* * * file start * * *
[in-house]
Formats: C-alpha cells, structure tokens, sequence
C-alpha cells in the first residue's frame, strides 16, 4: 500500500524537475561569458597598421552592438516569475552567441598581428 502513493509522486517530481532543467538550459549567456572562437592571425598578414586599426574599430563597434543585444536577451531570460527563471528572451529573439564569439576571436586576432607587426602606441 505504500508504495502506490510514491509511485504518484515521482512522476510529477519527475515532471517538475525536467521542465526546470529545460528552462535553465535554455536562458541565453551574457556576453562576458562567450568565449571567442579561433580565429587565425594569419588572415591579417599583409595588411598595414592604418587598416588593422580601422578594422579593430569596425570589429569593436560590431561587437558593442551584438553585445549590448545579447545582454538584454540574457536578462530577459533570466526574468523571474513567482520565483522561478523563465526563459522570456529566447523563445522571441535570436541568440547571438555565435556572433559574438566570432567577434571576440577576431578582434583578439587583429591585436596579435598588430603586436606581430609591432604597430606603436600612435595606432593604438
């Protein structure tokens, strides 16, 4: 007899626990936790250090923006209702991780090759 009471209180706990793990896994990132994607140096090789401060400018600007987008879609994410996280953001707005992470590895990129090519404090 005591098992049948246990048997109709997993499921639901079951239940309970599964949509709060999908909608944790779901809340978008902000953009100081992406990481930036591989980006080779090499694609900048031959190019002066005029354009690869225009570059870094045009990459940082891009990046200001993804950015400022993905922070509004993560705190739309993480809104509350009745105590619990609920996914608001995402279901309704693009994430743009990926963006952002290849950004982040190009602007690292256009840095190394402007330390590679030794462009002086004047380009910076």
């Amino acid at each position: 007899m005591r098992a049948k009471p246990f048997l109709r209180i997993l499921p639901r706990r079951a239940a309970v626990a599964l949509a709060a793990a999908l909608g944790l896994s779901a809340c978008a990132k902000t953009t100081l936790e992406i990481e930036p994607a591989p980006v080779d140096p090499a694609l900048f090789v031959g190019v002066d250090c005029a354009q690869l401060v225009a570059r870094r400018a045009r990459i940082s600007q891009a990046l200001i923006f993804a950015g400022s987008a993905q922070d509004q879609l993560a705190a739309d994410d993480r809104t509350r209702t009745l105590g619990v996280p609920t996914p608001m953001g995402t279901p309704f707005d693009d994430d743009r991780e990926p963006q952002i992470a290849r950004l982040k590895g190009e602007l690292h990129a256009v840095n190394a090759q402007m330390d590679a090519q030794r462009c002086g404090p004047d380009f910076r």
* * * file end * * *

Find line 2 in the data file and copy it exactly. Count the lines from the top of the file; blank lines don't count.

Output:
Formats: C-alpha cells, structure tokens, sequence